Residual Lesions Linked to Postoperative Congenital Cardiac Surgery Outcomes

Fallot’s tetralogy. Colored X-ray of the chest of an infant with Fallot’s tetralogy and rickets. Fallot’s tetralogy is a congenital heart defect that results in insufficient oxygen in the blood (cyanosis), which can cause the baby to turn blue. It is caused by 4 malformations of the heart. There is a hole between the 2 bottom chambers (ventricles) of the heart, a narrowing of the valve leading to the pulmonary arteries, a thickening of the right ventricle and blood can enter the aorta from both ventricles, not only the left. Treatment is with a series of operations. Rickets, soft bones due to a lack of vitamin D, has lead to a misshapen chest. It is treated with vitamin D supplements.
This study evaluated factor associated with outcomes after cardiac surgery for congenital heart defects.

Residual lesions after congenital cardiac surgery are associated with in-hospital outcomes, with the greatest effects occurring after more complex operative procedures, according to a study recently published in the Journal of the American College of Cardiology.

This multicenter, prospective observational study included 1149 infants aged <1 year enrolled between 2015 and 2017 for 5 different types of cardiac operations (tetralogy of Fallot [TOF] with pulmonary stenosis repair, n=250; complete atrioventricular septal defect [CAVSD] repair, n=249; arterial switch operation, n=251; coarctation or hypoplastic or interrupted arch with ventricular septal defect [VSD] closure [Arch/VSD], n=150; Norwood operation, n=249). Residual lesion score (RLS) was categorized by clinical events postoperation, as well as by echocardiography.

RLS 1 was classified as trivial/no residual lesions, RLS 2 as minor lesions, and RLS 3 as major residual lesions requiring reintervention before discharge. The study’s primary outcome was alive and out-of-hospital days within 30 days of surgery (60 days for Norwood). Secondary outcomes included postoperative course, days in the hospital, and major medical events. Kruskal-Wallis and analysis of variance were used to assess continuous outcomes across RLS categories, while a Fisher exact test was used for categorical outcome comparison.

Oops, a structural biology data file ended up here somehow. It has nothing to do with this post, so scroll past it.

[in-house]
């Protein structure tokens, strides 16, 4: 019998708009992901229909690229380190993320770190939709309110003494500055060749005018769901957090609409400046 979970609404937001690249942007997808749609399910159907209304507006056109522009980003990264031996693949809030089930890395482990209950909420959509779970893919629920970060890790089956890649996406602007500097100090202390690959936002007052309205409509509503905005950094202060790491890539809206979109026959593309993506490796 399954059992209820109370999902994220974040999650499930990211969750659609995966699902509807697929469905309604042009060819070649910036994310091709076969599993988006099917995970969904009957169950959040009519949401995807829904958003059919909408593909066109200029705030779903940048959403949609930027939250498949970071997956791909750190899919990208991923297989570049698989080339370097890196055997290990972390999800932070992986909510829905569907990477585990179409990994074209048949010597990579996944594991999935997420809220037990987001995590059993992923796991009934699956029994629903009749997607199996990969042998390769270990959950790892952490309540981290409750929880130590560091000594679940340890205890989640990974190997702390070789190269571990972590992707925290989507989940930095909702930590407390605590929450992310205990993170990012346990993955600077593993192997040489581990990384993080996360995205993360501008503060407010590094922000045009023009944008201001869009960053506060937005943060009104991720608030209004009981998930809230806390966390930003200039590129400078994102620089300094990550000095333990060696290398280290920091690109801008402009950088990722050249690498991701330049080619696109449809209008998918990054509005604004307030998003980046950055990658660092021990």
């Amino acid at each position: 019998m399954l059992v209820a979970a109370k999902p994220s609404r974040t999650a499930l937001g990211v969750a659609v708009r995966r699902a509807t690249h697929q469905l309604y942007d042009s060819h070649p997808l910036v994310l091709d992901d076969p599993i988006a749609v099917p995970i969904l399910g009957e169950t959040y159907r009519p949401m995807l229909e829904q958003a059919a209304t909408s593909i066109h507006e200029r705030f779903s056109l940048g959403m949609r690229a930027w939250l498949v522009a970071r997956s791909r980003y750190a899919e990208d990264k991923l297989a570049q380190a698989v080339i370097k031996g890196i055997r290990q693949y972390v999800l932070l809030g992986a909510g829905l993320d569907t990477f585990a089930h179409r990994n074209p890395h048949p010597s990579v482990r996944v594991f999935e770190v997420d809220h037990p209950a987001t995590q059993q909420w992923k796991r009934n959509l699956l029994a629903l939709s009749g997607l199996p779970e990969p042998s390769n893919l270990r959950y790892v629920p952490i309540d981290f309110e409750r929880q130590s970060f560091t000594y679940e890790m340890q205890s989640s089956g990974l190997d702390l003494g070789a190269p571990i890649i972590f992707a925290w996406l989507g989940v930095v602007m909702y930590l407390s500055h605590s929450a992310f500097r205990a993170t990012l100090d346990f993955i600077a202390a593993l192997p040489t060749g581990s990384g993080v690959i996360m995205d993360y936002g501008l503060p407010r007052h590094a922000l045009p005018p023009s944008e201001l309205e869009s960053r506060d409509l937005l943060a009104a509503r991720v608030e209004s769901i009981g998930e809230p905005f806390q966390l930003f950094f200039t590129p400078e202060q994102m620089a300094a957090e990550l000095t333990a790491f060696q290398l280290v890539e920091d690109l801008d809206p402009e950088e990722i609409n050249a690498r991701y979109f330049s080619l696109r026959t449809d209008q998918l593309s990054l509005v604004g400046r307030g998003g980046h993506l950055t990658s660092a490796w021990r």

Although RLS 2 vs RLS 1 was not consistently significant for different outcomes across operations, categorization of RLS 3 vs RLS 1 was associated with worse outcomes for days alive and out of hospital as well as postoperation stay in hospital. RLS 3 vs RLS 1 was also associated with poorer secondary outcomes following coarctation/interrupted arch with VSD repair and Norwood. RLS accounted for 5% of the variation of the least complex surgery, TOF, and 20% in the most complex operation, Norwood.

Limitations to this study included a small amount of missing data, diverse major medical events, the use of local interpretation for the arterial switch operation, uncertain generalizability of the study’s findings, and a focus on early postoperative (rather than medium- or long-term) outcomes.

“Major residual lesions were most strongly associated with worse in-hospital outcomes in the most complex operations but had less predictive value for operations of lower complexity”, the study authors noted.

Reference

Nathan M, Levine JC, Van Rompay MI, et al.; for the Pediatric Heart Network Investigators. Impact of major residual lesions on outcomes after surgery for congenital heart disease. J Am Coll Cardiol. 2021;77:2382-94.